We’ve started a new tradition at the farm. Friday Bocce games with the crew! If you don’t know, bocce is an old Italian game kinda like lawn bowling. Mandy’s Dad Tony, who is a talented wood turner, gifted us with a gorgeous and painstakingly crafted set of bocce balls from hard wood he got from our farm. The amount of time and skill that went into making these is mind blowing to me. I can’t overstate my gratitude to him.
I previously mentioned that my dad’s parents were from Ireland in the St. Patrick's day story, but my mom’s parents were actually from Italy. My mom’s first language was Italian.
When I grew up, we spent our 3 weeks of vacation each summer up in a tiny town on a mountain in Northern California. It was a booming place in the big band era. My grandparents used to go up there during its heyday and dance and have some drinks and laughs with friends. My grandfather used to tell me how he saw Gene Krupa play at one of the dances. Eventually after they had a family, they’d bring the kids for campfires, swimming pools, and horseback rides. It was hard to imagine for us, because although we loved it, it was mostly a dry and dusty place with abandoned resorts and a bunch of old Italians that didn’t follow the herd to Tahoe when it became the new place to be.
We didn’t care. It was the 80’s. There were plenty of kids, a swimming pool, ping pong table, water balloon fights, card games, bingo nights, and bocce ball tournaments. We were thoroughly entertained. The backdrop that we took for granted was a bit surreal though. It was kind of an alternate dimension where old Italians (mainly from Tuscany) took a snapshot of Italy from decades before, brought it to this little town, and didn’t let it change a bit.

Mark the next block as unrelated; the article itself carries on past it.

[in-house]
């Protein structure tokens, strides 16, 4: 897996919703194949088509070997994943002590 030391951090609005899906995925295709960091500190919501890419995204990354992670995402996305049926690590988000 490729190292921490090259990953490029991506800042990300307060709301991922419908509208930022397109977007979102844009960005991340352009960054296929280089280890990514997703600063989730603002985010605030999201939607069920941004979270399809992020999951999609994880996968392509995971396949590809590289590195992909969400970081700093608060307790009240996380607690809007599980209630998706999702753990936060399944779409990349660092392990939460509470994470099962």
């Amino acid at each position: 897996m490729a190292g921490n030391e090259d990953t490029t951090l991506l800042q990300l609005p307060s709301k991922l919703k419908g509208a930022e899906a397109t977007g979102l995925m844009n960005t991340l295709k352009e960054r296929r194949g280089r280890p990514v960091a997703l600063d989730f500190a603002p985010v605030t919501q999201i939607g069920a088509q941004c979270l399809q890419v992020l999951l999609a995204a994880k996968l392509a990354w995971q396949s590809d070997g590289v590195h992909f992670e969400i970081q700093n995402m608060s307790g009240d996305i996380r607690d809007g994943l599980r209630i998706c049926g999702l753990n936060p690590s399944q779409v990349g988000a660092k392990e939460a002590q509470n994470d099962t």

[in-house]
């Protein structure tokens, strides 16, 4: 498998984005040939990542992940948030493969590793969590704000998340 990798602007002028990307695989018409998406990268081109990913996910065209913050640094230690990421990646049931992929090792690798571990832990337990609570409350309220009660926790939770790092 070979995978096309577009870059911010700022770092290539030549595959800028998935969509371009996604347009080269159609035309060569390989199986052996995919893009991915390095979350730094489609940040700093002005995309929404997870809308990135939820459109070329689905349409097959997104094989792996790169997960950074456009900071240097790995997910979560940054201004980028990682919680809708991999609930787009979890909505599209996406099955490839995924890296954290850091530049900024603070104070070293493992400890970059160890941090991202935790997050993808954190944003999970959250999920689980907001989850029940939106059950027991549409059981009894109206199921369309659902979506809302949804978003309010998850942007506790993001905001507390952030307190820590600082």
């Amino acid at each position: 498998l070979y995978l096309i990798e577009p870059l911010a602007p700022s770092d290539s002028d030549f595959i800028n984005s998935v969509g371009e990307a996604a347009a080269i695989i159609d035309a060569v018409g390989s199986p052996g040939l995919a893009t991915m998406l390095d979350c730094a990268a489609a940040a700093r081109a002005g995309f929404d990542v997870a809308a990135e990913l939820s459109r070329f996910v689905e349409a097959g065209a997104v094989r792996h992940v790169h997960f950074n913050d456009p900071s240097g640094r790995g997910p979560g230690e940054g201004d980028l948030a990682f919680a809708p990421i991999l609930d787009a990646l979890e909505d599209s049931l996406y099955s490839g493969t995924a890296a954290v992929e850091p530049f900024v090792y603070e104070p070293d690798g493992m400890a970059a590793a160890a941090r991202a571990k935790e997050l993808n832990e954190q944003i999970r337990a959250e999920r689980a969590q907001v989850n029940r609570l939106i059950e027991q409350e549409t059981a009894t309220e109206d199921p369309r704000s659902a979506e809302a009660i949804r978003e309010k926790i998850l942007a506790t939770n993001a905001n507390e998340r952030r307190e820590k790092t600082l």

Only later in life did I learn just how strange and unique this place actually was. I assumed Italy was like this place. There were old dudes singing operas in their yard daily or playing accordions on the porch on village dance nights. Great grandmothers in shawls on a 100 degree day that didn’t speak a word of English. The tapes and CD’s we listened to at cocktail hour were all filled with accordions and mandolins and old regional songs made popular amongst Italian Americans in the 40’s and 50’s.
When I finally did get to Italy in my 20’s, I was surprised that it was nothing like the “Italian village” I spent so many summers in. I only knew Italian culture from 60-100 years before and just assumed that Italy was still like this. It dawned on me, that when people leave a place, they preserve their culture as it was when they left it. The culture of that place continues to evolve though. I guess that’s why they say you can never go back home. Home continues to evolve after you leave. If you do go back, it’s to a different place. My mom still uses Italian words that are 100 years old that are completely unused in Italy. Only old people remember hearing them in their youth.